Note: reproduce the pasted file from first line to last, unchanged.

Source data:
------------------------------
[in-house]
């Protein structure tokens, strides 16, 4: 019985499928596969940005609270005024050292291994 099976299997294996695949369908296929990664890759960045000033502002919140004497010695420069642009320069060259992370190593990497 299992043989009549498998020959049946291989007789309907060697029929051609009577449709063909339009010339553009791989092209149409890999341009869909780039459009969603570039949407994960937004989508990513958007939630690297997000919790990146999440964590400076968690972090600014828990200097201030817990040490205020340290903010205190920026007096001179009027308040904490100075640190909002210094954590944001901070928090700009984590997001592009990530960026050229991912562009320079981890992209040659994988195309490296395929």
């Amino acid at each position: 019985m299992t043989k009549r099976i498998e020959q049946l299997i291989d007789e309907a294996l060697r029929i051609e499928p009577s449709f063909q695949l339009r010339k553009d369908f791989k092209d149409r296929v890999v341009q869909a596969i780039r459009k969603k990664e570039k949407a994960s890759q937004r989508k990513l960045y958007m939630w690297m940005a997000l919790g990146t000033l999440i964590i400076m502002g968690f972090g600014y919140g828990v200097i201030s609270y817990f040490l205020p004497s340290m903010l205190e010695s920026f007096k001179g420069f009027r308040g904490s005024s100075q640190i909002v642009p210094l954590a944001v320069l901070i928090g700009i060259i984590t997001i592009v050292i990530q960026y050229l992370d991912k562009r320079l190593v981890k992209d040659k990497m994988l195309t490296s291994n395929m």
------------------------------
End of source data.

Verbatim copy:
[in-house]
């Protein structure tokens, strides 16, 4: 019985499928596969940005609270005024050292291994 099976299997294996695949369908296929990664890759960045000033502002919140004497010695420069642009320069060259992370190593990497 299992043989009549498998020959049946291989007789309907060697029929051609009577449709063909339009010339553009791989092209149409890999341009869909780039459009969603570039949407994960937004989508990513958007939630690297997000919790990146999440964590400076968690972090600014828990200097201030817990040490205020340290903010205190920026007096001179009027308040904490100075640190909002210094954590944001901070928090700009984590997001592009990530960026050229991912562009320079981890992209040659994988195309490296395929």
């Amino acid at each position: 019985m299992t043989k009549r099976i498998e020959q049946l299997i291989d007789e309907a294996l060697r029929i051609e499928p009577s449709f063909q695949l339009r010339k553009d369908f791989k092209d149409r296929v890999v341009q869909a596969i780039r459009k969603k990664e570039k949407a994960s890759q937004r989508k990513l960045y958007m939630w690297m940005a997000l919790g990146t000033l999440i964590i400076m502002g968690f972090g600014y919140g828990v200097i201030s609270y817990f040490l205020p004497s340290m903010l205190e010695s920026f007096k001179g420069f009027r308040g904490s005024s100075q640190i909002v642009p210094l954590a944001v320069l901070i928090g700009i060259i984590t997001i592009v050292i990530q960026y050229l992370d991912k562009r320079l190593v981890k992209d040659k990497m994988l195309t490296s291994n395929m």